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Maryland (and) City of Baltimore

Cone, Joseph __Engraver ||Freeman, W.H. __Engraver ||Lucas, Fielding __Publisher
Place Made:
Baltimore Maryland United States of America
Date Made:
ink on paper
HOA: 14 1/4; WOA: 21 1/4 (sight)
Accession Number:
Though nominally a map of Maryland with an inset of Baltimore, in reality the scale of the inset to the overall geography argue for equal billing. By the time this map was published Baltimore was the chief city of the Chesapeake region. It was also a major port for the inland trade. Goods unloaded at Baltimore’s wharfs traveled across the mountains by road, canal, and railroad. This particular map was engraved by Joseph Cone & W.H. Freeman in 1819.

PUBLISHER: Fielding Lucas, Jr. (1781-1854) was the earliest successful commercial map publisher in Baltimore.

ENGRAVERS: “Cone was a clever engraver in both stipple and in line, and he was chiefly engaged upon portrait work. He is said to have been a brother of the Rev. Spencer H. Cone, who came from New Jersey to Philadelphia, in 1802, to accept a position as a teacher in Dr. Abercrombie’s Academy. Joseph Cone possibly came with him to study engraving. In any event, Joseph Cone was engraving over his own name in Philadelphia in 1814-1819, inclusive. In the period 1820-24 he was engraving prints and publishing them in Baltimore. He also worked for Boston publishers, and in 1829-30 his name reappears in the Philadelphia directories as an [engraver]. (Stauffer, Fielding & Gage, p.53)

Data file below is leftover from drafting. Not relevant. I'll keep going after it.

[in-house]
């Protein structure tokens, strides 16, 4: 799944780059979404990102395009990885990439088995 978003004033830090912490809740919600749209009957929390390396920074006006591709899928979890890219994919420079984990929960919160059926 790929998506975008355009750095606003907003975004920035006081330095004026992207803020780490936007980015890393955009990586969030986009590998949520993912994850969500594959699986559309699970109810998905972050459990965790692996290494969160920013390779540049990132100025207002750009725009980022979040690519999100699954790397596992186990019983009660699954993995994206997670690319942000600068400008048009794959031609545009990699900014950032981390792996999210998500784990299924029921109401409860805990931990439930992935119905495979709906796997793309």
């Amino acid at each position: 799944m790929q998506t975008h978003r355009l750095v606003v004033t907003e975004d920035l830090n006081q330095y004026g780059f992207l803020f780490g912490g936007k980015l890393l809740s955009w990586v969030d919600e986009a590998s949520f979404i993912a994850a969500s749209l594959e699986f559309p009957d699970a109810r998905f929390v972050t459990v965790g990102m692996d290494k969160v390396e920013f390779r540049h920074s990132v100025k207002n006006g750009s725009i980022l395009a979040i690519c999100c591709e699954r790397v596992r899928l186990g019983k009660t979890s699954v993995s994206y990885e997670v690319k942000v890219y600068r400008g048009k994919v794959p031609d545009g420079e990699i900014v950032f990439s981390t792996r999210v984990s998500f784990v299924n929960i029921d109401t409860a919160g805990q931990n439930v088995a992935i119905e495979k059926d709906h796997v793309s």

“W.H. Freeman was an excellent letter and script engraver, working in Baltimore, Md., about 1830. He may have been the [Freeman] who was engraving in line in New York in 1816.”
(Stauffer, Fielding & Gage, p.91)

The MESDA Craftsmen Database records the partnership between Cone & Freeman dissolved in 1819. “Heretofore existing between the subscribers, under the firm of Cone and Freeman, was dissolved by mutual consent on the 23rd inst.–Those having claims will present them for settlement–and those indebted will make payment to W.H. Freeman, who is duly authorized to settle the affairs of the late firm.” (American & Commercial Daily Advertiser).

Credit Line:
Gift of Frank L. Horton